Principles of Polymer Systems 5th Edition
A man was asked the question â€œDo you have trouble making decisions?â€ He thought a while and then finally answered, â€œWell, yes and no.â€ The engineer or scientist who is asked to make generalizations about polymers often finds himself in the same position. In the interests of organizing the body of information about polymers which has accumulated since Baekeland, Staudinger, Mark, Carothers, and other pioneers started their work, there is a tendency to overgeneralize. The road of polymer discovery is strewn with the bones of absolute statements. In the older literature one finds such pronouncements as â€œAll polymer crystals are submicroscopic,â€ â€œFive-membered rings are too stable to be opened to form linear polymers,â€ â€œMaleic anhydride cannot be homopolymerized,â€ and â€œSteroregular polymers can be made only with an optically active catalyst.â€ All of these have been disproved or qualified. In this book, any generalizations that are encountered are subject to the following caveat: â€œAll generalizations are partially untrue, except this one.â€
It has been the authorâ€™s aim in this book to relate the behavior of polymer systems whenever possible to examples that are part of everyday experience. With polymers the job should be simple, since many of the things we useâ€”our clothing, our food, and our bodiesâ€”are made up of polymer systems.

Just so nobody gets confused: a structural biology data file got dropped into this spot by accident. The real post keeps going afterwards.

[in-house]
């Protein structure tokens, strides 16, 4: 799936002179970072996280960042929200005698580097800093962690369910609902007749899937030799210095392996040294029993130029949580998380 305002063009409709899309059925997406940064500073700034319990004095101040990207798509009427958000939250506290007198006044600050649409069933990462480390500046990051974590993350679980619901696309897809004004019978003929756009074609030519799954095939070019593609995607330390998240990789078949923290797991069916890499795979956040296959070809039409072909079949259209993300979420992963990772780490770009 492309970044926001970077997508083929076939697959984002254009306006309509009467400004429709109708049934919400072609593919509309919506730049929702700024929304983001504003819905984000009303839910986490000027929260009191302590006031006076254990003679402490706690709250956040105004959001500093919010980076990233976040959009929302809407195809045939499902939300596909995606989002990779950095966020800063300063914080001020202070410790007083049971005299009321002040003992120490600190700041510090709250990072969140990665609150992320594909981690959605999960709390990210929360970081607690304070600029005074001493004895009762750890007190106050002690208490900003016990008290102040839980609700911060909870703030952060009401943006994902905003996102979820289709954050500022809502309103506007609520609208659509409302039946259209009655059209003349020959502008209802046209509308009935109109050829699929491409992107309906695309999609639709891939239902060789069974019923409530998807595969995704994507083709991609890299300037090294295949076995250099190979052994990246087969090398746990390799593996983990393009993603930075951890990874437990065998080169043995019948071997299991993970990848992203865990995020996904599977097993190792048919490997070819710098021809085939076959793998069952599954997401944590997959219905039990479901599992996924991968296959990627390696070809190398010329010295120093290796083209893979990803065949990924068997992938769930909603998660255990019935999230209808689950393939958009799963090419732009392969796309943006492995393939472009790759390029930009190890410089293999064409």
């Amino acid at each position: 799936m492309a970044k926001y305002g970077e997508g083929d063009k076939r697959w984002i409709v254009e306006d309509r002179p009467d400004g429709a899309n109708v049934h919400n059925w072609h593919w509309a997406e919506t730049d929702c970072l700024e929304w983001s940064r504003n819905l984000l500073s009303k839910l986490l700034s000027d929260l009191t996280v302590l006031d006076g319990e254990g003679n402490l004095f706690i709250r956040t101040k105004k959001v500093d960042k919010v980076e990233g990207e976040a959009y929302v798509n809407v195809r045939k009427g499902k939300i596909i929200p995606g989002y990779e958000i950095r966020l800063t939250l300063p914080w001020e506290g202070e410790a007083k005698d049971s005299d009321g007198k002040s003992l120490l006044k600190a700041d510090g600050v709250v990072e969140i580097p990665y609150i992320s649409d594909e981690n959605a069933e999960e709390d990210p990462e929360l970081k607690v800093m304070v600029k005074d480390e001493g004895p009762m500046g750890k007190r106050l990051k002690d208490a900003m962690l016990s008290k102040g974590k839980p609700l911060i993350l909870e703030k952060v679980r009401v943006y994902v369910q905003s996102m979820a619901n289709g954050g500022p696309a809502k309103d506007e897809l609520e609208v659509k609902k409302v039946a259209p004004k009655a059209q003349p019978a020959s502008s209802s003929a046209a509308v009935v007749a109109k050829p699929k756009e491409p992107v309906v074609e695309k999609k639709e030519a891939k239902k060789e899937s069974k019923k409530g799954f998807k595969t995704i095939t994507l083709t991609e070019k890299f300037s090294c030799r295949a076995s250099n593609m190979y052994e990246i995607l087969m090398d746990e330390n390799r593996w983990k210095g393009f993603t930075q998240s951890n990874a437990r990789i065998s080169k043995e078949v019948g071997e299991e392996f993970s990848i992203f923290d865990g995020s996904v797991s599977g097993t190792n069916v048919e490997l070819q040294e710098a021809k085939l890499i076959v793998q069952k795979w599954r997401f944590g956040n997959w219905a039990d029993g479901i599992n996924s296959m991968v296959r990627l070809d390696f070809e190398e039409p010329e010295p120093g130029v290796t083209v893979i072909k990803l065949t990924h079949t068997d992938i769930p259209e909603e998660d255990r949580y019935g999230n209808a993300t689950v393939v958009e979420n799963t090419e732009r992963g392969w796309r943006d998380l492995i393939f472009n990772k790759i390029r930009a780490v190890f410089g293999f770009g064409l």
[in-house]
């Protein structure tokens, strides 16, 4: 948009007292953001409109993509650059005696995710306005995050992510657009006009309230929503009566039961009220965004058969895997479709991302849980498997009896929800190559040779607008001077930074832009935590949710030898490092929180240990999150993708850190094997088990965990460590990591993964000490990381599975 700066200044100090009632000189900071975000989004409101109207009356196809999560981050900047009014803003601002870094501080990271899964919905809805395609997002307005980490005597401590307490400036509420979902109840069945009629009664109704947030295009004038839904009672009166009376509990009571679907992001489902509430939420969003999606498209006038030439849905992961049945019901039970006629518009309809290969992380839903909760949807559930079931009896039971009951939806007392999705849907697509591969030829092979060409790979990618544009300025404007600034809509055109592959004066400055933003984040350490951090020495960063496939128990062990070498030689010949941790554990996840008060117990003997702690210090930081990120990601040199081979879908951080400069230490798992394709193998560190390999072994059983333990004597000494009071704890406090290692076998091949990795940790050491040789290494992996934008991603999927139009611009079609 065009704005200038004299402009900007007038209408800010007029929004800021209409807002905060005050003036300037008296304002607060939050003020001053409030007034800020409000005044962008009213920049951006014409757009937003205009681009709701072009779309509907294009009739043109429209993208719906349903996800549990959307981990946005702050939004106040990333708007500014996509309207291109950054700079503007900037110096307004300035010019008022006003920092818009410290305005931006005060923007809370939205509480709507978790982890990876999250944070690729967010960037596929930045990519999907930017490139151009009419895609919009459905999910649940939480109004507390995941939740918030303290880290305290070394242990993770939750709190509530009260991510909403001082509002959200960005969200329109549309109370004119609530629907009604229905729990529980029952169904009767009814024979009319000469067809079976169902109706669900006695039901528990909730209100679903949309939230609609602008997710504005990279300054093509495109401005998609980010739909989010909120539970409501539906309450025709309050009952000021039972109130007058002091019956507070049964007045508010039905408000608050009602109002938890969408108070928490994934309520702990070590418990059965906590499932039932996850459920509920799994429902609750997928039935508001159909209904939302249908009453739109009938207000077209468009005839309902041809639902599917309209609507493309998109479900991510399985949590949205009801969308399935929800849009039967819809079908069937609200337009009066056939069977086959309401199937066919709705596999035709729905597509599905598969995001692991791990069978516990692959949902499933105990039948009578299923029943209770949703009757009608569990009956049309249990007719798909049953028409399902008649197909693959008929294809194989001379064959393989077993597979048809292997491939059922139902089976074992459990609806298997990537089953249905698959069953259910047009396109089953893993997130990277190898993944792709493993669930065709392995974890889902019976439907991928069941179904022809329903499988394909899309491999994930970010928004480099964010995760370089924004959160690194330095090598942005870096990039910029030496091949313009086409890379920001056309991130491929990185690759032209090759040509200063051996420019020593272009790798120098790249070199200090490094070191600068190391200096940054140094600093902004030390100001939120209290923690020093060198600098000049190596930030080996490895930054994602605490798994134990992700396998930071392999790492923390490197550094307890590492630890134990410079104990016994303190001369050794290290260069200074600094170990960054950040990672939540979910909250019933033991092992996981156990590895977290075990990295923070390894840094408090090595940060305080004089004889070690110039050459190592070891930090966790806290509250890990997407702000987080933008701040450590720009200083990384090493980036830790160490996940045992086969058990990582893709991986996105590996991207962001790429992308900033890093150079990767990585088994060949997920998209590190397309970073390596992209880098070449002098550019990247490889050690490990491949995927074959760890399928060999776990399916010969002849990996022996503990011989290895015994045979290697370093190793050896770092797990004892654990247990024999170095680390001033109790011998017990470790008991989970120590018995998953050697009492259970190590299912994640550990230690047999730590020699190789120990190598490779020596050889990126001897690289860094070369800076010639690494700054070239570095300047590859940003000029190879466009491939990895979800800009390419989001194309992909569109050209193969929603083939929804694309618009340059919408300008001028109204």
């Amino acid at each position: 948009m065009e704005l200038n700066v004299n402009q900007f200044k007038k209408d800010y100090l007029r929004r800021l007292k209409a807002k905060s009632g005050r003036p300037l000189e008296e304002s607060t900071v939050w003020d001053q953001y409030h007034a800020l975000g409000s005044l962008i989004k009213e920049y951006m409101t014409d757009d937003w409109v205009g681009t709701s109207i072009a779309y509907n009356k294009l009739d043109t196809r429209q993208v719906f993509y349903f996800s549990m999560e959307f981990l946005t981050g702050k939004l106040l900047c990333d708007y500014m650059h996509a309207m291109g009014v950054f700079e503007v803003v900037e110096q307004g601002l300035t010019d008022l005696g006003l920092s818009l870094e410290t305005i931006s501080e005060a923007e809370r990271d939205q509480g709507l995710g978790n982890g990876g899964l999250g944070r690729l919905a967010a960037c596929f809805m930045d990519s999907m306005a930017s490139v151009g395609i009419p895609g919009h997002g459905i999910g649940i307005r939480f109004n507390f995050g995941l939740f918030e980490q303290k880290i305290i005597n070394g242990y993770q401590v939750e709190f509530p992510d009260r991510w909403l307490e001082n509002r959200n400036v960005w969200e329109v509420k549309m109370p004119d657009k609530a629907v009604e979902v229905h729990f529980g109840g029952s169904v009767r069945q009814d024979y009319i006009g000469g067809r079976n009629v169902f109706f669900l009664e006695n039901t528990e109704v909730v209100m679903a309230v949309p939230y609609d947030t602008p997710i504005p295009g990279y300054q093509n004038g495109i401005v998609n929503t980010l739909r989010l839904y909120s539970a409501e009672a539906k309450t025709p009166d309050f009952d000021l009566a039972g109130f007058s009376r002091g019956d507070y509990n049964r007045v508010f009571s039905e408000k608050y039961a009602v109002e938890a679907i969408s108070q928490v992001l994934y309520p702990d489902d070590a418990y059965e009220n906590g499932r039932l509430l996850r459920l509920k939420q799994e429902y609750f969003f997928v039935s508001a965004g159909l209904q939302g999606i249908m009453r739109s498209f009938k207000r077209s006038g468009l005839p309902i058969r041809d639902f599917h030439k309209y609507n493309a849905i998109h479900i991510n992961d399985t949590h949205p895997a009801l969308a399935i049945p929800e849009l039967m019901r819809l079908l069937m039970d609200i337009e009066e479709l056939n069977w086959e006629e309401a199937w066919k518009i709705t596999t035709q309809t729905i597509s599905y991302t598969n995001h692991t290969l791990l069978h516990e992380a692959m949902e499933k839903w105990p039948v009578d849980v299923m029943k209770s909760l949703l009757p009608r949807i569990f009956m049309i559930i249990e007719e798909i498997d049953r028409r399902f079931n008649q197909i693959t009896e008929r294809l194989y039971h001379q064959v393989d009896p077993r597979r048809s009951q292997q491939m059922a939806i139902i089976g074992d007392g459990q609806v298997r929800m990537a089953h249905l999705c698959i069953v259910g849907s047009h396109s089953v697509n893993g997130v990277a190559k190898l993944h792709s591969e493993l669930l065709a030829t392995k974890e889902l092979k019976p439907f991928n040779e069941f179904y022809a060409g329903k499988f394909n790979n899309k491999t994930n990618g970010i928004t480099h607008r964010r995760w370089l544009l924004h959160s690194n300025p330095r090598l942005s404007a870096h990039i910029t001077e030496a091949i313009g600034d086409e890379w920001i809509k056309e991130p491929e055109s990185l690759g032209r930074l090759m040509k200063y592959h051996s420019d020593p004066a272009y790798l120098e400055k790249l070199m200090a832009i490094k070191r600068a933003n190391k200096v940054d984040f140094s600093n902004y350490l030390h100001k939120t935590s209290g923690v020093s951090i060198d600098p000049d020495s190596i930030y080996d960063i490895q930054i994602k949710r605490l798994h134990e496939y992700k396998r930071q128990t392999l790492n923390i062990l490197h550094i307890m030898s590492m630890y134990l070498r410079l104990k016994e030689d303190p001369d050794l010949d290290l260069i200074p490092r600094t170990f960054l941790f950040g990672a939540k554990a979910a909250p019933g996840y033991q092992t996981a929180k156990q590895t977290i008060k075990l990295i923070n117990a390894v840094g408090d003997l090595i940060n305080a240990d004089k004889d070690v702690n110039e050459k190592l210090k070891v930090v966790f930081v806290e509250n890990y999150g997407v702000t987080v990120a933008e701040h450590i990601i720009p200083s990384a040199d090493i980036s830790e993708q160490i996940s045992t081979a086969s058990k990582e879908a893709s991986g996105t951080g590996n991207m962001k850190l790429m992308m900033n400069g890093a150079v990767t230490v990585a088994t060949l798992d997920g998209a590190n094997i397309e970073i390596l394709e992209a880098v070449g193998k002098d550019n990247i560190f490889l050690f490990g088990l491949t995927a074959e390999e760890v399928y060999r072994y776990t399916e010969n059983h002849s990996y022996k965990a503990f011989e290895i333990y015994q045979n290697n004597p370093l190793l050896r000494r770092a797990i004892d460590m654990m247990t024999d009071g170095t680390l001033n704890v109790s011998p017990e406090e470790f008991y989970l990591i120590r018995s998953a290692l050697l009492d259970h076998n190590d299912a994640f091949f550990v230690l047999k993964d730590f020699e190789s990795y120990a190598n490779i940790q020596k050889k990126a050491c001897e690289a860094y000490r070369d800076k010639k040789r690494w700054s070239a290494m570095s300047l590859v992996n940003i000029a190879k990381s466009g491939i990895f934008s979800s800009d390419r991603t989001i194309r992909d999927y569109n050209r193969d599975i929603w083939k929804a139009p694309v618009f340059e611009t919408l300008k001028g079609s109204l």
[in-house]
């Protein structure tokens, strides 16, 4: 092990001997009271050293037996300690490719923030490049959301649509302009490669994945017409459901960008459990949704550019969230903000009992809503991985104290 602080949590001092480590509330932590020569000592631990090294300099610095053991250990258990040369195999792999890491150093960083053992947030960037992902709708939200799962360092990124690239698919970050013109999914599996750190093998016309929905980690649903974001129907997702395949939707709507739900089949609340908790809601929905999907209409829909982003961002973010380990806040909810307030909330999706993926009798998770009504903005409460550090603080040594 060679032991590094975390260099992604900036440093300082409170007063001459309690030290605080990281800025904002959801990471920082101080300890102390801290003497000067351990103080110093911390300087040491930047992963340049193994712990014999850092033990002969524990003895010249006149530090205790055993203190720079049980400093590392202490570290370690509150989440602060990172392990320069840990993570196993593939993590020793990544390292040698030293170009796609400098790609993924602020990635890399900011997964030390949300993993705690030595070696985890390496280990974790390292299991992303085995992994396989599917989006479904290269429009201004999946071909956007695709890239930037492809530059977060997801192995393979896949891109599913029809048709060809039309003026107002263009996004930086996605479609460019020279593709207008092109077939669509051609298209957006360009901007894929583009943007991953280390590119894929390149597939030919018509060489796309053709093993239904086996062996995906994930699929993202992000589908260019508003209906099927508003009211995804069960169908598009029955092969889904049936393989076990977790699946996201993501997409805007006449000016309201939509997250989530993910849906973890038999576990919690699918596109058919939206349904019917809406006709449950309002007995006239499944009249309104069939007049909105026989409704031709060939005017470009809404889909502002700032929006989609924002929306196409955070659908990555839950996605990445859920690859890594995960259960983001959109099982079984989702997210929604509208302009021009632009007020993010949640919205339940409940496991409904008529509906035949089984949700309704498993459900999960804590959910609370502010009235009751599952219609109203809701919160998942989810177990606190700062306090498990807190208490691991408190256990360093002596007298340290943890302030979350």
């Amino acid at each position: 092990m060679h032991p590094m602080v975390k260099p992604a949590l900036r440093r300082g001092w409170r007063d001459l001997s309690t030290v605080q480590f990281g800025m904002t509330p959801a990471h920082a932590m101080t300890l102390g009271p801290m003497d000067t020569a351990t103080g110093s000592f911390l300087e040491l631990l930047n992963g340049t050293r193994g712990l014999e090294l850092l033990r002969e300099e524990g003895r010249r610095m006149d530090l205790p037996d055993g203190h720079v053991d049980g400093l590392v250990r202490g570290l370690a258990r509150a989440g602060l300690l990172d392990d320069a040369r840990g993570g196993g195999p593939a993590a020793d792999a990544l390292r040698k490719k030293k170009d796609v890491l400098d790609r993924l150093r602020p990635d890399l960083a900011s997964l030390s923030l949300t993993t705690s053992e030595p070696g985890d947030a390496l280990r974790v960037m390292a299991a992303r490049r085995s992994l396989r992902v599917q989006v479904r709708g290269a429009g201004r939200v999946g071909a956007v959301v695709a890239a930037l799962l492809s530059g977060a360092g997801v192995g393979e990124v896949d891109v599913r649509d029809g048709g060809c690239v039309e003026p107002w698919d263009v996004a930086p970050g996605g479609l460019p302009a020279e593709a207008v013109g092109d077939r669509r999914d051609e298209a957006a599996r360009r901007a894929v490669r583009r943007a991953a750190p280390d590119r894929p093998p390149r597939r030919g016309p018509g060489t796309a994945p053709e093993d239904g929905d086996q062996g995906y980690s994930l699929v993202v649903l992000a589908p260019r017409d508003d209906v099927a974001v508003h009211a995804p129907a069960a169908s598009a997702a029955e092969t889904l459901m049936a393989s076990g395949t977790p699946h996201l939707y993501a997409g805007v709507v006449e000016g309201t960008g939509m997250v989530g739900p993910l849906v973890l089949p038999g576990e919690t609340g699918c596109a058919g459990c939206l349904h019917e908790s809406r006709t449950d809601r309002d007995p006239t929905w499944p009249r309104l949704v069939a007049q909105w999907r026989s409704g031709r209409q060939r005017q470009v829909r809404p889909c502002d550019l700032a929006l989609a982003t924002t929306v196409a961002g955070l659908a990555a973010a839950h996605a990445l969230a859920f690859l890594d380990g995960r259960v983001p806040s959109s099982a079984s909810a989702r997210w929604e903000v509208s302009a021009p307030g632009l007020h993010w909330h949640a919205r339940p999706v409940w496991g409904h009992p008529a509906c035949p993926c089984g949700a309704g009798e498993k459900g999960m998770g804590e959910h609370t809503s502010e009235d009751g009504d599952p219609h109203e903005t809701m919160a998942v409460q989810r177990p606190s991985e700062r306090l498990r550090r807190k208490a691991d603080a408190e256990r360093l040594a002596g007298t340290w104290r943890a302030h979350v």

It scarcely needs saying that this introductory text cannot treat any one subject exhaustively and must, perforce, omit some. However, the student who wants to learn more about polymers easily can, like Leacockâ€™s distraught young lord, jump on his horse and ride wildly off in all directions. Not only are there many journals devoted to polymers, the journals themselves divide and grow in yeasty fashion. Journals devoted to reviews of selected topics in polymers have made their appearance along with a flood of monographs. The list in Appendix 3 includes many of the English-language sources. The futility of trying to present a complete picture of polymer systems in one text is best illustrated by reference to the massive â€œEncyclopedia of Polymer Science and Technologyâ€ (Interscience) which began to be published in l964.
Despite the great leaps forward made in the last several decades toward understanding polymers, frontiers remain. The mechanisms of flame retarding by halogens and phosphates, drag reduction by dilute polymer solutions, filler reinforcement of rubber and plastics, and the freeze-thaw stabilization of human blood are incompletely understood. Sgnificantly, in each case, the polymer does not have an isolated existence, but is part of a system. Perhaps the most challenging frontier of all involves the human system. The use of polymers to stabilize whole blood during extended storage at liquid nitrogen temperatures is but one example of the way in which polymer systems can be applied in the interests of humanity.
I gratefully acknowledge the permissions granted by journals and industrial firms to reproduce material originally appearing in their publications. Extensive comments on the original manuscript by Professor M.C.Williams of the University of California at Berkeley were very helpful. The assistance and encouragement from students, fellow teachers, and coworkers in industry have been important in making this book possible. I want to thank Professor Charles C.Winding especially for his constructive and friendly guidance. And, of course, I thank my wife and family for the understanding and patience they have shown at all times, but most conspicuously during the writing of this book.
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